Seeing divinity all around us calls for a response. C. S. Lewis expressed it as follows: “Because God created the Natural – invented it out of his love and artistry – it demands our reverence.”
Henri Nouwen asked and answered: “How do we live in creation? Do we relate to it as a place full of ‘things’ we can use for whatever need we want to fulfil and whatever goal we wish to accomplish? Or do we see creation first of all as a sacramental reality, a sacred space where God reveals to us the immense beauty of the Divine? As long as we only use creation, we cannot recognize its sacredness because we are approaching it as if we are its owners. But when we relate to all that surrounds us as created by the same God who created us and as the place where God appears to us and calls us to worship and adoration, then we are able to recognize the sacred quality of all God’s handiwork.”
Dean Ohlman, Christian writer and advocate for environmental responsibility, challenges us: “Creation speaks of the Creator. Are you listening? When you are faced with the grandeur, power, and beauty of creation, does your vision linger there or do you follow the sign to the object? Are you nearsighted, focusing solely on the beauty in front of you instead of on the God behind the beauty? And when you do see Him, how do you respond? Consider Psalm 104: After writing 32 verses celebrating the work of our Creator, the psalmist gives us his response: ‘I will sing to the Lord as long as I live; I will sing praise to my God while I have my being. May my meditation be sweet to Him; I will be glad in the Lord.’ (Psalm 104:33).”
German theologian Jürgen Moltmann sums it up: “For centuries, men and women have tried to under-stand God’s creation as nature, so that they can exploit it in accordance with the laws science has discovered. Today the essential point is to understand this knowable, controllable, and usable nature as God’s creation, and to learn to respect it as such.”
Our often insensitive and utilitarian approach to the natural world is a result of the loss of a theology of beauty – the recognition that the beauty in the natural world is one of the most important evidences of God’s divine nature.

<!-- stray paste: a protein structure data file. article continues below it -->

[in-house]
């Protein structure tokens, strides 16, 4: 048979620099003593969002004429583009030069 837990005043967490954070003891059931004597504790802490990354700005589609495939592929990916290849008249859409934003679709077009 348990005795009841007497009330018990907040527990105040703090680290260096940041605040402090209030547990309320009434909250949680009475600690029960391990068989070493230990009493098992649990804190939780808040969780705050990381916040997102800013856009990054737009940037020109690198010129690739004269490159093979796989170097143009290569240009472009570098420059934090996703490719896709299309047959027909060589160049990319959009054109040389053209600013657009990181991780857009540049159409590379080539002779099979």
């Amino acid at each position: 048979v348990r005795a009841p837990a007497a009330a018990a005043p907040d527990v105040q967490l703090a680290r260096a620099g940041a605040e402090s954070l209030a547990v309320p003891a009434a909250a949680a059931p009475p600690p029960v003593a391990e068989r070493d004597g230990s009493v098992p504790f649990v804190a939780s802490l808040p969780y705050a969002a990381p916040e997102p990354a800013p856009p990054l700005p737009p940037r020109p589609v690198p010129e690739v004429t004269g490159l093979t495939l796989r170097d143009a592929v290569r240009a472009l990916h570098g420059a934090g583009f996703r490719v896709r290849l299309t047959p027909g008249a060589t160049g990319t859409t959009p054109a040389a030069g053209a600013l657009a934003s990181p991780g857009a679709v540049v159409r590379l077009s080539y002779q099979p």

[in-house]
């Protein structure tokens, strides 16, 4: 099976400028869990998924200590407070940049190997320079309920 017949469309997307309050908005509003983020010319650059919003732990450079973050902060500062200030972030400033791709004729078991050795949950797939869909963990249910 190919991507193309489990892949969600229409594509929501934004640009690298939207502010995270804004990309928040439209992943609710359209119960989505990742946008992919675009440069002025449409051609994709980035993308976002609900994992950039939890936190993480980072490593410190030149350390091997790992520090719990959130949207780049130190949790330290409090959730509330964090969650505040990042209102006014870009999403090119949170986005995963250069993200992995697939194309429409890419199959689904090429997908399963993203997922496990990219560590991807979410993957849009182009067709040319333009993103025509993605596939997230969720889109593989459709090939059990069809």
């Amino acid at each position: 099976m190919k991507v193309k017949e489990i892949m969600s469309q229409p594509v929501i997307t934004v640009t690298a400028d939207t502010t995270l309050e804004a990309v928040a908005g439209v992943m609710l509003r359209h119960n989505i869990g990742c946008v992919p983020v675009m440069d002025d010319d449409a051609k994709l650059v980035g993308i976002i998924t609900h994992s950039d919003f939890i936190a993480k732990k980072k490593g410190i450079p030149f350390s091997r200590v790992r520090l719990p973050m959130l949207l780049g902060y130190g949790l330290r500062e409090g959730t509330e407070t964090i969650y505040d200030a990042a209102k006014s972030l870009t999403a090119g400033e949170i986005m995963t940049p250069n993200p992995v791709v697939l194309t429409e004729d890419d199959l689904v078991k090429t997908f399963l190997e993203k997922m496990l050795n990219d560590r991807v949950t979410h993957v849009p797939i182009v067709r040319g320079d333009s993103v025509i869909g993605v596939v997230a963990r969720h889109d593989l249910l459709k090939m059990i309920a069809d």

Nineteenth century American statesman George Bancroft expressed it like this: “Beauty is but the sensible image of the Infinite. Like truth and justice it lives within us; like virtue and the moral law it is a companion of the soul.”
Naturalist, writer and conservationist John Muir believed that “everybody needs beauty as well as bread, places to play in and pray in where nature may heal and cheer and give strength to body and soul alike.”
The value of natural beauty to the human soul was what inspired the masterful landscape painter Thomas Cole, founder of the Hudson River School of painting. With his paintings he wanted to put people back in touch with the Creator. He hoped his paintings would give city-dwelling admirers a yearning for the outdoors where they too could discover what he had – that “in gazing on the pure creations of the Almighty, [one] feels a calm religious tone steal through [the] mind, and when [one] has turned to mingle [again] with [one’s] fellow [humans], the chords which have been struck in that sweet communion cease not to vibrate.”
The unfathomable reality and divine purpose is far larger than our minds can surmise. But perhaps it can be imagined as a giant holograph wherein each part contains the whole. No matter into how many parts a holograph is subdivided, the same picture remains. After a great many cuts in half, the holograph begins to get a little fuzzy, as it loses some of its detail, but the entire picture is still there. The chapters in this book therefore take a deeper look at various everyday aspects of physical realities to see what can be glimpsed of the total picture. It then draws from what we see, based on the Bible, lessons for physical and spiritual life.
You are invited to come and read both the Book of God and the Word of God and see what treasures may be found there as far as God’s character and the divine plan for humanity. Try to break away and spend some time in nature – noticing the sunlight on the trees and flowers, the growth and unfolding of new leaves, the variety of creatures that cross your path. Take a fresh look at the sea and the dry land, the birds and the bees, the sky and clouds, as well as the starry heavens.
May such a new look at things we take for granted bring us to a sense of wonder, awe, and gratitude at the marvels around us. May we come to recognize the sacred and divine in all things and begin to feel at one with God and all of creation.
From: Divine Reflections in Times and Seasons by Eva Peck